While certain North American and European lawmakers have yet to legislate the transmission of digital assets, many companies have begun to implement coded solutions to protect post-mortem privacy. Google launched the ‘inactive account manager’ back in 2013, which enables users to share “parts of their account data or to notify someone if they have been inactive for a certain period of time”. For Harbinja, the main issue with IAM is the verification of trusted contacts, which happens through phone numbers, and the transfer of online content to beneficiaries- which might be individuals known solely through the digital community. Individuals would need to have their beneficiaries over digital assets be explicitly expressed in a digital or traditional will. Facebook implemented a similar measure with its option of a ‘Legacy Contact’, with the platforming allowing US users to designate a person to be their Facebook estate executor after their passing. Although, as Harbinja notes, this solution allows falls short when it comes to clarifying the rights of a designated legacy contact over the rights of heirs/kin.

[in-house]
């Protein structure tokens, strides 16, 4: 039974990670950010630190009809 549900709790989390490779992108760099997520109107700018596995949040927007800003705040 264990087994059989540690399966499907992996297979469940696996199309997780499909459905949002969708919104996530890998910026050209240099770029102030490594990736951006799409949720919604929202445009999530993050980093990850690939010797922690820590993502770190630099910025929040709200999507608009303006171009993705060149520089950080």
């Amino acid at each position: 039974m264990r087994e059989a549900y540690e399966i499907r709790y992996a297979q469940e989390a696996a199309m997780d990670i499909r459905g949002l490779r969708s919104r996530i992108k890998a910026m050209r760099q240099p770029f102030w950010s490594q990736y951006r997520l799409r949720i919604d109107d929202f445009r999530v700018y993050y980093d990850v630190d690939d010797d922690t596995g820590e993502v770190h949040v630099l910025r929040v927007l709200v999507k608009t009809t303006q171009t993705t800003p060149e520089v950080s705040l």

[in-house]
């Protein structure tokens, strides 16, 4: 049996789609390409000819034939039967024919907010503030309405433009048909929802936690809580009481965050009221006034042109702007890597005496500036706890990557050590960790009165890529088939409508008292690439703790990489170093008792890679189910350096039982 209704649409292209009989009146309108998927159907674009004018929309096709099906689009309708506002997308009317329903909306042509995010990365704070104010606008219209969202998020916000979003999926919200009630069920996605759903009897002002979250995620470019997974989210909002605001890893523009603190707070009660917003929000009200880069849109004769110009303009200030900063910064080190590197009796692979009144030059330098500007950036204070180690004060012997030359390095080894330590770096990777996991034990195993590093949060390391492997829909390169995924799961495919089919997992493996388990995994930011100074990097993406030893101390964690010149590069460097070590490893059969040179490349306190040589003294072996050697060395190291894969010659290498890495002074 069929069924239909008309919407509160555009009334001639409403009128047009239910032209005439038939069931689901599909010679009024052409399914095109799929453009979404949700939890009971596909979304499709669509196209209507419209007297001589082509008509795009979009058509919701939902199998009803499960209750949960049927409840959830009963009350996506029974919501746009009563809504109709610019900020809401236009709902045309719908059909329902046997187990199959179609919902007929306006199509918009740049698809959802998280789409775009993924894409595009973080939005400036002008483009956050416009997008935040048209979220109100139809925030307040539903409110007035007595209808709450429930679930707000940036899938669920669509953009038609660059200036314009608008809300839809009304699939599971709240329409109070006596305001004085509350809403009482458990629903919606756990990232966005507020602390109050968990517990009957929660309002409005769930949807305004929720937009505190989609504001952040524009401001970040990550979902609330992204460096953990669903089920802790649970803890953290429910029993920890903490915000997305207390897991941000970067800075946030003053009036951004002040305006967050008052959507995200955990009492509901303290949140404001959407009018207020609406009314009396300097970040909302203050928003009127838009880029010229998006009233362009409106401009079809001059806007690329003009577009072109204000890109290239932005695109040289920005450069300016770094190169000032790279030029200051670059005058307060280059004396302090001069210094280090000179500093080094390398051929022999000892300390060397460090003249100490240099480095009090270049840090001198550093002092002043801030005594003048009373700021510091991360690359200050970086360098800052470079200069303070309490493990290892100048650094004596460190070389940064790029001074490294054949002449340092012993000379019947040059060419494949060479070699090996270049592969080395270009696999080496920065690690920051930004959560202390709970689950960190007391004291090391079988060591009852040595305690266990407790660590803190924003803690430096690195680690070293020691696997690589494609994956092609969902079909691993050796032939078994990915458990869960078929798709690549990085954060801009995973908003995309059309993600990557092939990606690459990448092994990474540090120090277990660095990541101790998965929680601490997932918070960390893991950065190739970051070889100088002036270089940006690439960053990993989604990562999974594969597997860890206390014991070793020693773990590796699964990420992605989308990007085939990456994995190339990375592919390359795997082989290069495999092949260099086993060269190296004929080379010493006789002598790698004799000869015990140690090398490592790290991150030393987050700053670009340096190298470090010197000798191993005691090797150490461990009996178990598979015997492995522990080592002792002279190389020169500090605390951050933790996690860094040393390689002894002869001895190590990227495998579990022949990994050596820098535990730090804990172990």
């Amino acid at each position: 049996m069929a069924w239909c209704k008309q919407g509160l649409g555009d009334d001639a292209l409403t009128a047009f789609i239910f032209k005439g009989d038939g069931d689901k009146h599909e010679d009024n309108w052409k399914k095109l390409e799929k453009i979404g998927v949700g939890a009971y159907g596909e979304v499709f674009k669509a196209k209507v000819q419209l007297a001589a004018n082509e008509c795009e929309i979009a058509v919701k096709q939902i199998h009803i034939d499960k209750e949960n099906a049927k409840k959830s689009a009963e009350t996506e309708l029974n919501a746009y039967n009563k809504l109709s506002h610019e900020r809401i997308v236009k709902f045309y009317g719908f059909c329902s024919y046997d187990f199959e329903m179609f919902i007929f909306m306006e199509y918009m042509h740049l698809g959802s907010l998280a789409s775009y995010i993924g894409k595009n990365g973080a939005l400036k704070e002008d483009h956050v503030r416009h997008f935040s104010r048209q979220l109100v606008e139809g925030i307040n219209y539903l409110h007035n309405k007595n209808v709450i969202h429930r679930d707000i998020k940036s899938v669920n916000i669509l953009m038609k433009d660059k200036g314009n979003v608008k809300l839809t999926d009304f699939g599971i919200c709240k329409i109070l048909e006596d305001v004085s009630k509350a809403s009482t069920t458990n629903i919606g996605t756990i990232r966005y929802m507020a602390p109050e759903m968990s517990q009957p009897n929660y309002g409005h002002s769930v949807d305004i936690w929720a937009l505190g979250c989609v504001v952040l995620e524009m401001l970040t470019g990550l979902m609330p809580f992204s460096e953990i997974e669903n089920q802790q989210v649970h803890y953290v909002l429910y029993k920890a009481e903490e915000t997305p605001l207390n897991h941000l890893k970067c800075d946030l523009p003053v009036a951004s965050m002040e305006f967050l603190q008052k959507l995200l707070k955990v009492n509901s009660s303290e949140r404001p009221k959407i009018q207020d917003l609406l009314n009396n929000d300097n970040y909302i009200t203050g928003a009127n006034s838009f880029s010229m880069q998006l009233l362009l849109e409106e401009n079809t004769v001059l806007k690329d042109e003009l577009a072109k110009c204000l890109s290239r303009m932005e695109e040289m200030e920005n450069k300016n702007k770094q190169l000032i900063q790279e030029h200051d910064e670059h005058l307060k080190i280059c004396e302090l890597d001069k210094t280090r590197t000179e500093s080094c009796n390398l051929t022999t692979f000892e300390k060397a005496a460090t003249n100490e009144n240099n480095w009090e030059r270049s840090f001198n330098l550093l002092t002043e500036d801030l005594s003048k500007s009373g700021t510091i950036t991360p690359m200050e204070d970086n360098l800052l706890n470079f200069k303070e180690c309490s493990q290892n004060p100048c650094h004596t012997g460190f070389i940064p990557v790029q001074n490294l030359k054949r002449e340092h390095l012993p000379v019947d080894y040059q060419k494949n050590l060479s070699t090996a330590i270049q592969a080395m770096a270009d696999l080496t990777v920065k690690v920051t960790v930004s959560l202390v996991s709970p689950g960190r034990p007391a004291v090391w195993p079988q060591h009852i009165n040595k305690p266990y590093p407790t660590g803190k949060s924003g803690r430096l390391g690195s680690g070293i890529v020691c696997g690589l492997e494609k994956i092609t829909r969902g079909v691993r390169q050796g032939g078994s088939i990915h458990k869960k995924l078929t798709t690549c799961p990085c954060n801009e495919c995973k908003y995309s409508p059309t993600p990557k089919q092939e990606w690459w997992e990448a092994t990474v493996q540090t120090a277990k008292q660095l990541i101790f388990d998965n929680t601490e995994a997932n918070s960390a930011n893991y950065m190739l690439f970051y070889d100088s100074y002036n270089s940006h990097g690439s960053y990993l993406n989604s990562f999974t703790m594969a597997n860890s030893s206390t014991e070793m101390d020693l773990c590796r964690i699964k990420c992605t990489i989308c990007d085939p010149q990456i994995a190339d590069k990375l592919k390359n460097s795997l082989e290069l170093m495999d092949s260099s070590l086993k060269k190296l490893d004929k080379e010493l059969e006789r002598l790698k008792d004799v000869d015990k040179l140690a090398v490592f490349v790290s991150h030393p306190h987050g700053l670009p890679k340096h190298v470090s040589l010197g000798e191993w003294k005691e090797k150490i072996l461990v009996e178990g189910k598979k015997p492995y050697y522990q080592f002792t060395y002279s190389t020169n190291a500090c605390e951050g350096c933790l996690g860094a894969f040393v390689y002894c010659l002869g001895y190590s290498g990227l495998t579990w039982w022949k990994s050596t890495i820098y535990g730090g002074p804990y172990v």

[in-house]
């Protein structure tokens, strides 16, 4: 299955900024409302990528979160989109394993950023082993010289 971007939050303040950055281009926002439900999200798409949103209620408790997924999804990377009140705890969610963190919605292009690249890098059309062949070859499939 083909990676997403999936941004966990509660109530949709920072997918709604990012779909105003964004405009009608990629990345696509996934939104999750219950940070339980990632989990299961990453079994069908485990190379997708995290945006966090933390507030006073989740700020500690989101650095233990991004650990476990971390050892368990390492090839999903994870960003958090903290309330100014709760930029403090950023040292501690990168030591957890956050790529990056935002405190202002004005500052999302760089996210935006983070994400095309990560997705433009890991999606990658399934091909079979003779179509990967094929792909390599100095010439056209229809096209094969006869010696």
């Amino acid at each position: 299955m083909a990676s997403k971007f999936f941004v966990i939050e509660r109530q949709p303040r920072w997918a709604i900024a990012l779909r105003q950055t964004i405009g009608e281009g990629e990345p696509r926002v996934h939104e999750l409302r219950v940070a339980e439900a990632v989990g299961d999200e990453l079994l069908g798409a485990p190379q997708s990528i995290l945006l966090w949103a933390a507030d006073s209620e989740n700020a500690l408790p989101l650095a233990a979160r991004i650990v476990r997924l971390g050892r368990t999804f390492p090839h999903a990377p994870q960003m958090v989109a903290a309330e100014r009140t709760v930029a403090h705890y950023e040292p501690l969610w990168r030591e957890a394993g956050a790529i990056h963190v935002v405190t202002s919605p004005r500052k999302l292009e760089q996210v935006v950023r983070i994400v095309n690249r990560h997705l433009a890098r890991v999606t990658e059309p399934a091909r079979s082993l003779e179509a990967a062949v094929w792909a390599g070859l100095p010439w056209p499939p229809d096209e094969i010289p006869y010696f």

Law and Life after Technology
The issue of post-mortem privacy allows us to reflect on how digital lives persist after death, and what aspects of our digital universe we wish to bestow to loved ones. With the deceased accounts still virtually present, who gains control and readership over the masses of digital traces we have left behind? As stated by Harbinja, “post-mortem privacy rights need to be balanced with other considerations, including the same privacy interests of others and the social and personal interests in free speech and security”.
Beyond the legal considerations, post-mortem privacy merits a broader ethical conversation- one that is not entirely dictated by Euro-American norms and values. As our online personas become increasingly interconnected with individuals scattered across the globe, we must ensure that the legal recognition of post-mortem privacy rights does not come to the detriment of individuals residing in other societies. Indeed, how do we begin to determine ownership of digital assets, especially when it comes to the murky areas of shared messages, comments, retweets, and so forth? Further scholarly research is needed to allow for reflections on post-mortem privacy beyond the scope and principle of autonomy.